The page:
The periodical disappearance and appearance of the god Dionysus as well as the hero in the Macedonian examples, are not always connected with the change of the season. As mythological phrases, the disappearing and appearing refers to plunging into the Underworld where death reigns. The story noted by Spiro Ivanov, about the dead and the two times revived princess, contains a double metamorphosis, while the disappearing from this world is interpreted through the elements of Christianity, e.g.: „Don’t cry father; I was not dead, I was just asleep and in the dream came an angle of the Lord, and he took me into the heavens and into paradise. I saw many wonders, so much that I cannot tell all of them“. (SBNU, XIX, pg. 26).
The spiritual origin of the cult of Dionysus, and the similar ones, underlie the feeling of definity of humanity and individual existence, but also in the fear of destruction, because generations disappear and go away forever inevitable. „I am dry and perishing of thirst“ was written on the golden leaf found in a grave in Petelia. The endless sorrow springs out from under the surface of the otherwise optimistically realized life in this note, breaking through the silky esthetic concept of the universe. The individual human being is not satisfied with the knowledge of being only a bubble through the river of life, but insists on overcoming its own fragility. The substitute of the earthly human „I“, for the higher, the divine, becomes a goal of the individual. That unprotected human being is found in the mystical-ecstatical cult of Dionysus, the god of nature who is always undergoing some kind of metamorphosis and rejuvenating himself. During the feasts celebrating Dionysus, the religious believers were giving in into the most religious ecstasy, thinking that they are detaching themselves from the limitations of the everyday life and uniting with the essential divine nature. In addition to that unity, as an everlasting creative source of nature in the glory of the god Dionysus, the „crime“ of tearing apart was performed, of course, through ecstasy. It was a believe that in such a way, it was possible for man to break the human and earthly boundaries and unite with the true and higher order. Euripides, towards the end of his life, wrote about that divine unity in his work „Bahanatkini“8F.
The phenomenon called Dionysus Nietzsche, who called himself the last student of the philosopher Dionysus, pointed out that the same „can only be explained by the surplus of strength“. The Dionysus mysteries, the psychology of the condition of Dionysus, express the fundamental fact to the Hellenistic instinct – his „will to live“9F. Obviously, the Dionysus rituals will take part in literature. The development of the dithyramb, tragedy, satiric drama, e.g. is considered to be immediate work of Dionysus10F. We ran into hidden tracks of Dionysus tracks most of the folk works of art. The ballad about the love of the two brothers and the only sister, disrupted by the jealous and evil sister-in-law, encompasses a great deal of shocking episodes in its structure. The falsely accused sister for the murder of her brother’s child, before being punished, she will ask for a specific kind of a Dionysus destruction, a „self-sacrifice“ that indicates the awareness of the inexhaustible will to live, to be:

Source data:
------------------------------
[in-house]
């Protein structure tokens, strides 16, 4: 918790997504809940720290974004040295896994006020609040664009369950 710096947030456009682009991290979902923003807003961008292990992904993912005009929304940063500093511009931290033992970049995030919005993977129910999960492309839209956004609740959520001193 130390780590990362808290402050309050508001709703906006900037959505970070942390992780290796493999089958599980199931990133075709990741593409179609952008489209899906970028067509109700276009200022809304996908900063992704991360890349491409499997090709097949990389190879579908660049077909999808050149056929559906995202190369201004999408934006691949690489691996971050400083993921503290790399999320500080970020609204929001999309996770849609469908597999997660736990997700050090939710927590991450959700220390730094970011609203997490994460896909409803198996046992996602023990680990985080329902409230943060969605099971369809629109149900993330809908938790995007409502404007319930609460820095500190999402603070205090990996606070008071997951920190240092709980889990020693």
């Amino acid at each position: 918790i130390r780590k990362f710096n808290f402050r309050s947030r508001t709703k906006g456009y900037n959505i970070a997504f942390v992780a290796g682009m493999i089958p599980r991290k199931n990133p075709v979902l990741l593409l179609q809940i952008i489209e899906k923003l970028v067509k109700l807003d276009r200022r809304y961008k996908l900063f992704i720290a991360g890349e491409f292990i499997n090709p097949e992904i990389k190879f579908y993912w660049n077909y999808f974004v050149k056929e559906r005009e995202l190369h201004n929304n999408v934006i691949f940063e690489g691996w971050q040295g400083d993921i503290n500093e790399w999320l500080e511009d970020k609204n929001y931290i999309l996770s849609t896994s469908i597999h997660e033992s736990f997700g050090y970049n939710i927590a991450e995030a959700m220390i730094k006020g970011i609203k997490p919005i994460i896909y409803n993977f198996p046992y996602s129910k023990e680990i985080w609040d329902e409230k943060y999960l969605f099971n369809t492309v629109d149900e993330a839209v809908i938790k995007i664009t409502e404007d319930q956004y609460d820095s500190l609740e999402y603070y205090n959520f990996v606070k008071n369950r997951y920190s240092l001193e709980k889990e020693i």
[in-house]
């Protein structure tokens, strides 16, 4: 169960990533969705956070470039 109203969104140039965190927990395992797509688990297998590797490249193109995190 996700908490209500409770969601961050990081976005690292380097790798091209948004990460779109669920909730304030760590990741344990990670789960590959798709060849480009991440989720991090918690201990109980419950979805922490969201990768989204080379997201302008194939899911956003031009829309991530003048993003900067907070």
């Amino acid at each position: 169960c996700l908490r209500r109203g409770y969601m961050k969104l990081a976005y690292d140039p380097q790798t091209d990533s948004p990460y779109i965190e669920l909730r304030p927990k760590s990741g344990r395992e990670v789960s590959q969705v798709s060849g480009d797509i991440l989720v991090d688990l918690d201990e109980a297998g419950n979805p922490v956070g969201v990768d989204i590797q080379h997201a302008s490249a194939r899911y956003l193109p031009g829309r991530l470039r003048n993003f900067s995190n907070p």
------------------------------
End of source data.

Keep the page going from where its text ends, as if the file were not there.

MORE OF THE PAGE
„–Take me my brother, take me away,
take me to the mountains
cut me piece by piece
the biggest that an ant can carry.
If I have done it,
let my hands fall,
let them become long bridges;
let my eyes drop,
let them become two cold springs
but where my body falls,
let there be build church Marica. –
As she said, it all happened“. 11F
1. Milosh N. Gjuric, Orfizam I helenska filozofija I Dionisov kult I njegovo oblagorogjivanje u orfizmu, vo: Kroz helensku istoriju, knjizhevnost I muziku (studije I ogledi), Beograd, 1955, 227.
2. Vojin Matikj, Sveti vuk, vo: Zaboravljena bozhanstva, Beograd, 1972, 59.
3. Mircha Elijade, Istorija verovanja I religiskih ideja I, Od kamenog doba do Eleusinskih misterija. Prevela Biljana Jukic. Beograd, 1991, 312.
4. Robert Grevs, Grchki mitovi, prva knjiga. Beograd, 1974, 104-105, 109-110.
5. Mircha Elijade, Istorija verovanja I religijskih ideja I, … Str. 314. ; Robert Grevs, Grchki mitovi, prva knjiga… Str. 109.
6. Mircha Elijade, op. cit, p. 304.
7. Стефан И. Верковиќ, Македонски народни умотворби. Книга трета. Јуначки и трапезарски песни, Скопје, песна бр. 19, стр. 97.
8. Milosh N. Gjuric, Orfizam I helenska filozofija I Dionisov kult I njegovo oblagorogjivanje u orfizmu, vo: Kroz helensku istoriju, knjizhevnost I muziku, str. 227-230.
9. Fridrih Niche, Sumrak idola ili kako se filozofira chekicem, Beograd, 1988, 97-99.
10. Mircha Elijade, Istorija verovanja I religijskih ideja … I, str. 314; Fridrih Niče, Rođenje tragedije, Beograd, 1983; Olga Mihajlovna Frejdenberg, Mit I antichka knjizhevnost, Beograd, 1987.
11. Малеш и Пијанец, III. Кирил Пенушлиски, Малешевски фолклор, МАНУ, Скопје, 1980, песна бр. 68, 138.